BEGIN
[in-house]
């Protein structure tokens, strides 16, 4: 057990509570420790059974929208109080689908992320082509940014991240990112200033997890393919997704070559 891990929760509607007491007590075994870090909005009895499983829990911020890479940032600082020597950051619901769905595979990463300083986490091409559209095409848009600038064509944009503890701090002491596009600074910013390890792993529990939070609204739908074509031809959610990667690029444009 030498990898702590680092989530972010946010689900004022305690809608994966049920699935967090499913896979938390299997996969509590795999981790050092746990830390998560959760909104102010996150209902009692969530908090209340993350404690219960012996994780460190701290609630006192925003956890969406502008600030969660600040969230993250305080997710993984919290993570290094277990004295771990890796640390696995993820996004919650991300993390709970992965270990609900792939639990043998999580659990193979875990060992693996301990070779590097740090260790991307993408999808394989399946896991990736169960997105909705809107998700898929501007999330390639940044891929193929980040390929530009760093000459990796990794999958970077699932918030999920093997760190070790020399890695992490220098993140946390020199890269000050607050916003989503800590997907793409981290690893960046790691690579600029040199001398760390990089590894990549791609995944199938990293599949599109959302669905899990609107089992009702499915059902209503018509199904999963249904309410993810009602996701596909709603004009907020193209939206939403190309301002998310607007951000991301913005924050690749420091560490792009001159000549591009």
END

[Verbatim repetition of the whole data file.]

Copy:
[in-house]
């Protein structure tokens, strides 16, 4: 057990509570420790059974929208109080689908992320082509940014991240990112200033997890393919997704070559 891990929760509607007491007590075994870090909005009895499983829990911020890479940032600082020597950051619901769905595979990463300083986490091409559209095409848009600038064509944009503890701090002491596009600074910013390890792993529990939070609204739908074509031809959610990667690029444009 030498990898702590680092989530972010946010689900004022305690809608994966049920699935967090499913896979938390299997996969509590795999981790050092746990830390998560959760909104102010996150209902009692969530908090209340993350404690219960012996994780460190701290609630006192925003956890969406502008600030969660600040969230993250305080997710993984919290993570290094277990004295771990890796640390696995993820996004919650991300993390709970992965270990609900792939639990043998999580659990193979875990060992693996301990070779590097740090260790991307993408999808394989399946896991990736169960997105909705809107998700898929501007999330390639940044891929193929980040390929530009760093000459990796990794999958970077699932918030999920093997760190070790020399890695992490220098993140946390020199890269000050607050916003989503800590997907793409981290690893960046790691690579600029040199001398760390990089590894990549791609995944199938990293599949599109959302669905899990609107089992009702499915059902209503018509199904999963249904309410993810009602996701596909709603004009907020193209939206939403190309301002998310607007951000991301913005924050690749420091560490792009001159000549591009």